The United Nations (UN) should prepare a course of action, just in case the Earth should ever be contacted by extraterrestrials, scientists say in a new, extraterrestrial focused edition of the journal Philosophical Transactions of the Royal Society A.
The special issue, according to Guardian Science Correspondent Alok Jha, focuses on "all aspects of the search for extraterrestrial life, from astronomy and biology to the political and religious fallout that would result from alien contact."
The issue is currently available online and is dated February 13, 2011.
In one article, Professor John Zarnecki of the Open University and Dr Martin Dominik of the University of St. Andrews say that "a lack of co-ordination can be avoided by creating an overarching framework in a truly global effort governed by an international politically legitimated body." The UN's Committee on the Peaceful Uses of Outer Space (COPUOS) is ready made for the task, they argue.
According to the organization's official website, COPUOS was established by the UN General Assembly in 1959 in order to "review the scope of international cooperation in peaceful uses of outer space, to devise programs in this field to be undertaken under United Nations auspices, to encourage continued research and the dissemination of information on outer space matters, and to study legal problems arising from the exploration of outer space."
In their paper, Zarnecki and Dominik assert that COPUOS member states should begin focusing on potential extraterrestrial affairs as well, following a format similar to their subcommittees already focused on dealing with threats from asteroids and outer space objects, according to Jha.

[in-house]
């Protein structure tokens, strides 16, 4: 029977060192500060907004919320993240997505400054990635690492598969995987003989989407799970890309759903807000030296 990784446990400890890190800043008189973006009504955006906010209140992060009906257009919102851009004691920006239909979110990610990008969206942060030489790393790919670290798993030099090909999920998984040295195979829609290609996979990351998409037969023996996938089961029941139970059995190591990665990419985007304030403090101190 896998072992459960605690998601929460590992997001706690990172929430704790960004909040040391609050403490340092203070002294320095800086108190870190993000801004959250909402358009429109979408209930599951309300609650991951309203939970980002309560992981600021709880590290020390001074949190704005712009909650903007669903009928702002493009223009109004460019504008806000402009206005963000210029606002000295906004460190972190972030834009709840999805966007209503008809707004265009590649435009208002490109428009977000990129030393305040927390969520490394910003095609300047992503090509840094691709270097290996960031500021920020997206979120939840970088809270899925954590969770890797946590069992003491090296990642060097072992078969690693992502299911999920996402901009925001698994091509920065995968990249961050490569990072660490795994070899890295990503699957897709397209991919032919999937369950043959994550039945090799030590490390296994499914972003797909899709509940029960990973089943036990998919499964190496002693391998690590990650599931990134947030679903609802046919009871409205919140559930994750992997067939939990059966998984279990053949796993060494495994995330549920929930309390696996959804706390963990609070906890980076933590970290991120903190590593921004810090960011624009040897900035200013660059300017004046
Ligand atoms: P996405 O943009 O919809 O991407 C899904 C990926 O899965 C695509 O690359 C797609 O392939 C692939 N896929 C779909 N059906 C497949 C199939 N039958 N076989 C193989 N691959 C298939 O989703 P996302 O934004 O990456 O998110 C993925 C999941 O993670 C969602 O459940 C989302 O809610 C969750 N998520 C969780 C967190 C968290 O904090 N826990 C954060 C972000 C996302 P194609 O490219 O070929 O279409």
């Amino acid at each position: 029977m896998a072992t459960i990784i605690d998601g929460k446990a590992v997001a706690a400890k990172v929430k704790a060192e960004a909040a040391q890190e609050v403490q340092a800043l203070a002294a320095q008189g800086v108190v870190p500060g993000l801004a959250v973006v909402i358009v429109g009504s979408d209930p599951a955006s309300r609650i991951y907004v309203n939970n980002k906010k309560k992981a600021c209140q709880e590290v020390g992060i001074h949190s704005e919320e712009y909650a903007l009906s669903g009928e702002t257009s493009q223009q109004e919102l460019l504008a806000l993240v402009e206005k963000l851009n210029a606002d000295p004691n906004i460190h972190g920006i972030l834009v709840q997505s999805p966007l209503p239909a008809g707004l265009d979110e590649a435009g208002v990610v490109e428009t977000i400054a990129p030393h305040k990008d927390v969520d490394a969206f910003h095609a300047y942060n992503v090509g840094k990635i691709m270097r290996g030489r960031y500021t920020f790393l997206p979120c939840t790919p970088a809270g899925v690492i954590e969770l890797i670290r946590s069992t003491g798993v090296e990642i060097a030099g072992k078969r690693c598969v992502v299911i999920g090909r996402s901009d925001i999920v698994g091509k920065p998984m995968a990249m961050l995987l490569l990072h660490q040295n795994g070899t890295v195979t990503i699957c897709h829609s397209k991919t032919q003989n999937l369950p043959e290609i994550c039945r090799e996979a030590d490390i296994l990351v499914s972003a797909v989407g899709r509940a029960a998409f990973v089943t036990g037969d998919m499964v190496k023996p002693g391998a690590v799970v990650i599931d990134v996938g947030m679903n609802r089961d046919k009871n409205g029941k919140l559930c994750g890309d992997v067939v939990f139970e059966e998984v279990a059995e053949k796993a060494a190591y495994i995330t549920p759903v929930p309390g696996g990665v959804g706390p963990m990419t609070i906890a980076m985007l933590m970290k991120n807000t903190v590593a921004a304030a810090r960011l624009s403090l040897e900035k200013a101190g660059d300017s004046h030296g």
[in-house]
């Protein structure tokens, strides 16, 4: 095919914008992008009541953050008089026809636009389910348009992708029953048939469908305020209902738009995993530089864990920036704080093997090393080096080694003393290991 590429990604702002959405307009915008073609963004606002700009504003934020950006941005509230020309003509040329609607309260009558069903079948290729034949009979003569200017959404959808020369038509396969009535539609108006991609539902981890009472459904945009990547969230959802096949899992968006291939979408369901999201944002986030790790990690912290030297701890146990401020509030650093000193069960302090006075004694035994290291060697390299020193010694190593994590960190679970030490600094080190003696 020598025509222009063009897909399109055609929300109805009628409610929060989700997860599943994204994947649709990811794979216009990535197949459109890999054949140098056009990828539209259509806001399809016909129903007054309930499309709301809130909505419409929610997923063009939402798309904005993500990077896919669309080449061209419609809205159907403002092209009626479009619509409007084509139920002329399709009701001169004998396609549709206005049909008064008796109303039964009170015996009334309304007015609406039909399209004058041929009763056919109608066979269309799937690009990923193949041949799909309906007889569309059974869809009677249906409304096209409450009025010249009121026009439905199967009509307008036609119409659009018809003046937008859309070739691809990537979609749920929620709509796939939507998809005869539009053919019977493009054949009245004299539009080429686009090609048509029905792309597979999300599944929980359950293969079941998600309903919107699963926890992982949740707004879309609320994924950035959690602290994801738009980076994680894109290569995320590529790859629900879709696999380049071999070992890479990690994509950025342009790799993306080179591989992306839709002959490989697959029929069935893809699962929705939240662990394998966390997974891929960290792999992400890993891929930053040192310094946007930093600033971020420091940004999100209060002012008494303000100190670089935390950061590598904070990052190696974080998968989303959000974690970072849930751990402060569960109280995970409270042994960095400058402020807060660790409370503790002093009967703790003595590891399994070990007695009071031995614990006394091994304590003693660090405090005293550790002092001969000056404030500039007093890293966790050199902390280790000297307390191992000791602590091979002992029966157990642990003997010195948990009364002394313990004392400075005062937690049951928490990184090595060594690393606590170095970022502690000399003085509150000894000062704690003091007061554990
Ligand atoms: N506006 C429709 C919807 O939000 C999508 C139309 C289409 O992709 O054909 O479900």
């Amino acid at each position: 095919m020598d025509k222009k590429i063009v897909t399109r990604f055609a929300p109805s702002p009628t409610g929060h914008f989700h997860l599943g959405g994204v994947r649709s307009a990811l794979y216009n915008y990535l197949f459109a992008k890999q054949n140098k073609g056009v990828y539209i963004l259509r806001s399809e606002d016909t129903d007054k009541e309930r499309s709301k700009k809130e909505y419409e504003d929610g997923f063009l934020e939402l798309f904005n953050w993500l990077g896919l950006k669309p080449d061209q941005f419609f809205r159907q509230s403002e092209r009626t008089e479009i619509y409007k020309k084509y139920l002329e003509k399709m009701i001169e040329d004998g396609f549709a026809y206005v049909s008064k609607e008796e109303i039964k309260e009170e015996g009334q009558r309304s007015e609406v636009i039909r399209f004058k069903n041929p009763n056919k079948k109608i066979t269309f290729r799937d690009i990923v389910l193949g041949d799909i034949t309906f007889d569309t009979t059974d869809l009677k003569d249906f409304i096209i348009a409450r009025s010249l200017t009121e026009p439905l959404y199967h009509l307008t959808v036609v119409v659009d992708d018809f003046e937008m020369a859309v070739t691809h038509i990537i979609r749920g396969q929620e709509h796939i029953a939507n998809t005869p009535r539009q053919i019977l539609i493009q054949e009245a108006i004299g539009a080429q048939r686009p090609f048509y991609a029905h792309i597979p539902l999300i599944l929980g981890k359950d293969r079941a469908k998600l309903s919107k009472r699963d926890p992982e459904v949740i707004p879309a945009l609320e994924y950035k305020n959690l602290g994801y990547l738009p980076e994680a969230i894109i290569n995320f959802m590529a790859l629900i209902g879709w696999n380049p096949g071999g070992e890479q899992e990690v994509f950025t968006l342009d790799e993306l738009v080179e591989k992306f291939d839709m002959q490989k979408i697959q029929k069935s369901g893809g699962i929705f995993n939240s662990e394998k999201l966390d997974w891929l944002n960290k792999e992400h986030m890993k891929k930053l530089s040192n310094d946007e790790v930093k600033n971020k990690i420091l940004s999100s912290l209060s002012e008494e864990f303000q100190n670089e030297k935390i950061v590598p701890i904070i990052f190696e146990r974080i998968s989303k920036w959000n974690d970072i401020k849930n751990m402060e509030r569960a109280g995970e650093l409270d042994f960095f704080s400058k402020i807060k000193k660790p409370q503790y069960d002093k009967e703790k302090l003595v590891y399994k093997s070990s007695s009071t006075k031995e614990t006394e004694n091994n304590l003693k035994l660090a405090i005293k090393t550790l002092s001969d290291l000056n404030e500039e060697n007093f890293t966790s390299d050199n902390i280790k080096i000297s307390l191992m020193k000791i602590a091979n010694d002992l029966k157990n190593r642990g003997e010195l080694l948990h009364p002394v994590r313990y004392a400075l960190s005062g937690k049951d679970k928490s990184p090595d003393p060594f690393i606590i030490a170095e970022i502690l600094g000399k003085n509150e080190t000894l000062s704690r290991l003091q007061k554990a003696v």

Other studies included in the Philosophical Transactions of the Royal Society A include a paper by Cambridge University Evolutionary Paleobiology Professor Simon Conway Morris advising those preparing for alien contact to prepare for a species that shares human-like tendencies "towards violence and exploitation," and Pacific Lutheran Theological Seminary Professor Ted Peter reflecting upon the impact of extraterrestrial contact on the world's religions.
"Because our religious traditions formulated their key beliefs within an ancient world view now out of date, would shocking new knowledge dislodge our pre-modern dogmas? Are religious believers Earth-centric, so that contact with ET would de-centre and marginalize our sense of self-importance?" Peters, a professor of systematic theology, wrote, according to the Guardian.
"Do our traditional religions rank us human beings on top of life's hierarchy, so if we meet ETI who are smarter than us will we lose our superior rank? If we are created in God's image, as the biblical traditions teach, will we have to share that divine image with our new neighbors?" he adds, noting that he believed traditional theologians would evolve into "astrotheologians" and that "contact with extraterrestrial intelligence will expand the existing religious vision that all of creation… is the gift of a loving and gracious God."